At first, the team remained erratic, and even looked set to bow out of the Champions League after a shocking 2-0 loss at German side Wolfsburg.

But that defeat on April 6 proved to be a catalyst. The team hasn’t lost since, recovering to claim its 11th European Cup and almost nip Barcelona for the Spanish league crown, before roaring out to lead la Liga this season.

Zidane, whose top-tier coaching experience had been limited to his stint as an assistant under Carlo Ancelotti, has now reached the half-century mark as head manager. During that 50-match period, he has overseen 37 wins, 11 draws and only two losses. That other loss came at Atletico Madrid in February.

“The players have to be congratulated. They’re the ones out on the pitch, it’s them who run, fight and dig in,” Zidane said. “We also have to thank the fans, who always get behind the team and support us. They’ve got to take some credit for what the team is achieving”.

Gifted with world-class stars like Cristiano Ronaldo, Gareth Bale and Luka Modric, Zidane focused on getting more from Madrid’s supporting cast. He put a new emphasis on defense in his midfield by favoring Mateo Kovacic and Casemiro over flashier playmakers James Rodriguez and Francisco “Isco” Alarcon, and he has helped the little-known Lucas Vazquez blossom into an important piece of its attack.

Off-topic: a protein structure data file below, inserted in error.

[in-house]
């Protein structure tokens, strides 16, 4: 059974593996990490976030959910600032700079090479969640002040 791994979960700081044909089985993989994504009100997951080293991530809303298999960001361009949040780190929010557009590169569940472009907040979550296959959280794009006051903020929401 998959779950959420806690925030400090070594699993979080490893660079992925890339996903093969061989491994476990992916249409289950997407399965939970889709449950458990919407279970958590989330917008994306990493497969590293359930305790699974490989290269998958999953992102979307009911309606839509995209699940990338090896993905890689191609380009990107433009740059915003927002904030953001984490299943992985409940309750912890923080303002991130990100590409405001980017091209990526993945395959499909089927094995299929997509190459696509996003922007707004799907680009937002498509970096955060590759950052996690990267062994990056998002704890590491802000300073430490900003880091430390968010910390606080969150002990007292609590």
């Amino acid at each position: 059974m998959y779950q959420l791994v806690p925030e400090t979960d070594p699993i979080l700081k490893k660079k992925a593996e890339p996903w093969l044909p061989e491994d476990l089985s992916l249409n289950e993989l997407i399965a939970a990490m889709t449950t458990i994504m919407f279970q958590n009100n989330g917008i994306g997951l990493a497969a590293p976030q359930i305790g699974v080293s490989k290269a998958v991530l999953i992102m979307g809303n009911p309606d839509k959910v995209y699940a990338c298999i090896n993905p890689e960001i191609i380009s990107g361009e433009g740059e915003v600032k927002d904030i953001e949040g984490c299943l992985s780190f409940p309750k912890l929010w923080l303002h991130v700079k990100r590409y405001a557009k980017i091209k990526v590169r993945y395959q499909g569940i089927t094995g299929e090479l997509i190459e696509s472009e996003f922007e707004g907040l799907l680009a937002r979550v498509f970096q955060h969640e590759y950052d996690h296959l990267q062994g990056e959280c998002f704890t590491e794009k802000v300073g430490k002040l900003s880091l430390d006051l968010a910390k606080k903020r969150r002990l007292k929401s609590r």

“(Zidane) has gotten us to work hard and for things to go well for us, and that is paying off with this run of 34 unbeaten games,” defender Dani Carvajal said. “Everyone on the team has words of praise for him.”

Whereas the draw with Dortmund was disappointing because it cost Madrid a first-place finish in its Champions League group, its 1-1 stalemate earned last weekend at Barcelona tasted of victory. The “clasico” draw kept Madrid six points clear of Barcelona at the top of the Spanish table.

After it plays Deportivo, Madrid heads to Japan for the Club World Cup.

If Zidane sets the new club mark, his next goal would be the milestone held by Barcelona under counterpart Luis Enrique, whose 39-game unbeaten run was ended by Madrid last April.